Chapter 6: Following Jesus

Two big questions can be asked of any worldview.  For a Christian, the answers are  –

 

  • What is the purpose of my life?  - Answer: to become more and more like Jesus

  • How should I live?  - Answer-  in a way which always reflects God’s love for people and Creation.

 

The first of these implies a progression over time.  Becoming a Christian is a point-in-time commitment.  It is not the end of the story, but just the beginning of the person’s lifetime pilgrimage towards the goal of thinking and acting as Christ would live, according to God’s original intention for Humanity.  The experiences of coming to the point of commitment and of becoming more like Christ are different for each person.  For some the point of decision is blindingly clear or dramatic, for others it may be hard to identify, having been developing over some time.  For some the learning curve of the spiritual life may be very steep at first, while for others it may be more gradual.  How it happens is not a fixed process, but is again reflective of human diversity.  There is no “right” way for it.  In becoming more like Jesus we become more our true selves.

 

The second question relates to the day-to-day perspective, and the answer reflects Christian morality.  It means trying to view and treat other people as God sees them and the situation at hand.  Jesus pointed to the 2 main principles of living, the first being to love God and the second to love your fellow humans as you love yourself. These are indissolubly linked.  You cannot be reconciled with God if you are at variance with any person whether you know them personally or not.   Among other things this means no hating, injuring, stereotyping, exploiting and neglecting of others, even if you regard them as enemies.  

 

Sometimes this is fairly easy, such as when we like someone or something.  However it can be very difficult when we do not like someone or something, especially if there is going to be a cost to us whether physically or emotionally, or we are called upon to forgive them.  Among other things a Christian is to be generous, hospitable and compassionate to others, forgiving, not making judgments about them, loving enemies, and not paying back evil when wronged.  It is the heart’s attitude which is important because that drives one’s actions and behaviour.  This disposition also tries to be proactive towards helping others, to actually go out of our way, to make some kind of sacrifice, to engage constructively in  those areas in society where the value of human lives is being devalued or neglected.   This is why Christians engage in charitable and missionary work, being motivated by God’s love of people, justice and mercy.  It is true of course that non-Christians do some of these things too.  This comes as no surprise to Christians since all humans, whether Christian or otherwise, have been endowed by God with a measure of the divine Goodness and Compassion.  The difference is in the rationale for the motivation.

 

To be serious about living the answers to those big questions requires discipline, because the self will want to continue following its own inclinations in living its life.  To become more like Jesus and reflect God’s love require motivation and regular practice.  In addition to regular reading and reflection upon the Bible, a Christian prays for God’s guidance and help, and tries to engage in activities of service which demonstrate God’s love for all people.  In addition, by becoming part of a local Christian community (Church) these practices and motivation are reinforced and supported in an encouraging environment which provides opportunity for worship, learning and service among like-minded people.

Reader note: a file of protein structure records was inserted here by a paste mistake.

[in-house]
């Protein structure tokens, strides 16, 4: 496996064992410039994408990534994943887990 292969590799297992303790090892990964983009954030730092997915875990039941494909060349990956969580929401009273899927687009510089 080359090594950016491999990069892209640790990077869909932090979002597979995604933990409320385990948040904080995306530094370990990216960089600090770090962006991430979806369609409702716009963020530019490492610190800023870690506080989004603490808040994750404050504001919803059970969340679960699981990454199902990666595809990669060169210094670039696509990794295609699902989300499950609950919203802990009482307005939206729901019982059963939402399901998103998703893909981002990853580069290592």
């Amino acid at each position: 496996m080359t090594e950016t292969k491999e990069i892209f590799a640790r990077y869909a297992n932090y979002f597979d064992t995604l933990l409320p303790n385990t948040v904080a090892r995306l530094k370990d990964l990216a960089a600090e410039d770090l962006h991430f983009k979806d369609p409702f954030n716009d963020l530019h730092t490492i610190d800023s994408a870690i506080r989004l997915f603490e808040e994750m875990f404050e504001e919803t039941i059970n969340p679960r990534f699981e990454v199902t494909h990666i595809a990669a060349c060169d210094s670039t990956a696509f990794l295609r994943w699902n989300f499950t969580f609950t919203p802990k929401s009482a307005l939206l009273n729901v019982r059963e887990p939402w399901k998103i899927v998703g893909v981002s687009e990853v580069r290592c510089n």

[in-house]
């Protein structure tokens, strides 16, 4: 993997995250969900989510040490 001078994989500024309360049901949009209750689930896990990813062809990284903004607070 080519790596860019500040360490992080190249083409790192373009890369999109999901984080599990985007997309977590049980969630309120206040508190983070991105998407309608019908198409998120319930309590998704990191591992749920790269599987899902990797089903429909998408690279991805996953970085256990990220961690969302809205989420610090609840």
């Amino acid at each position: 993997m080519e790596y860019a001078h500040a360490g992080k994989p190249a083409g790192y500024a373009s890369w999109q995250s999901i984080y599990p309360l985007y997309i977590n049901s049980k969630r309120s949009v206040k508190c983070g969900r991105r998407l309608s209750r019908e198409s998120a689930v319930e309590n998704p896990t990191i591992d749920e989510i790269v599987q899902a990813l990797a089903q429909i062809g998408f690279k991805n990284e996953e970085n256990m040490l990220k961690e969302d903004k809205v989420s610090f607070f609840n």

There are 2 important events in the individual Christian life, and both are held in the fellowship of the Christian community, ie the Church.  The first is Baptism.  A Christian becomes a member of the church by being baptised in the presence of the church community.  Baptism means that the person declares publicly that they turn from following self-interest to following God’s way of seeking the welfare of others and the Creation.   The ceremony always involves water as symbolic of cleansing from the former unreconciled patterns of life and its attitudes.  The water may be applied to a person by as little as a sprinkle to as much as full immersion in a bath or natural water body like a river, lake or ocean.  Baptism is a once-only life event for a Christian.

 

The second important event is participating regularly in the Lord’s Supper.  This event recreates the meal that Jesus shared with his close followers on the night before he was executed.  It is a regular remembrance of and thanksgiving for the cost to God in Christ in enabling the world to be reconciled to God, and looks forward to the time when Christ will come again to judge Humanity and fully defeat Evil and Death.  The meal usually consists of pieces of bread and a sip of wine (or substitute), which symbolise the body and blood of Jesus.  Participation need not be confined to full members of the church, because there are people not yet fully committed nor baptised but who are still seeking to love God and wish to participate.

 

In Church community life there are 2 main celebrations – Christmas and Easter.  Christmas celebrates the Incarnation of God as a human being.  In 2 of the Gospels this story is told in terms of the birth of Jesus as a baby.  Easter celebrates the Death and Resurrection of Jesus, progressing from grief on Good Friday to joy on Easter Sunday to reflect the sequence described in the Gospels.

Morning service on Sundays, 9am and on Zoom

Contact

St Andrew’s Uniting Church

Corner of Chisholm and Vernon Streets, 

South Turramurra

Pastor, Daniel (Sanghyeon) NamP

Phone: 0425 477 003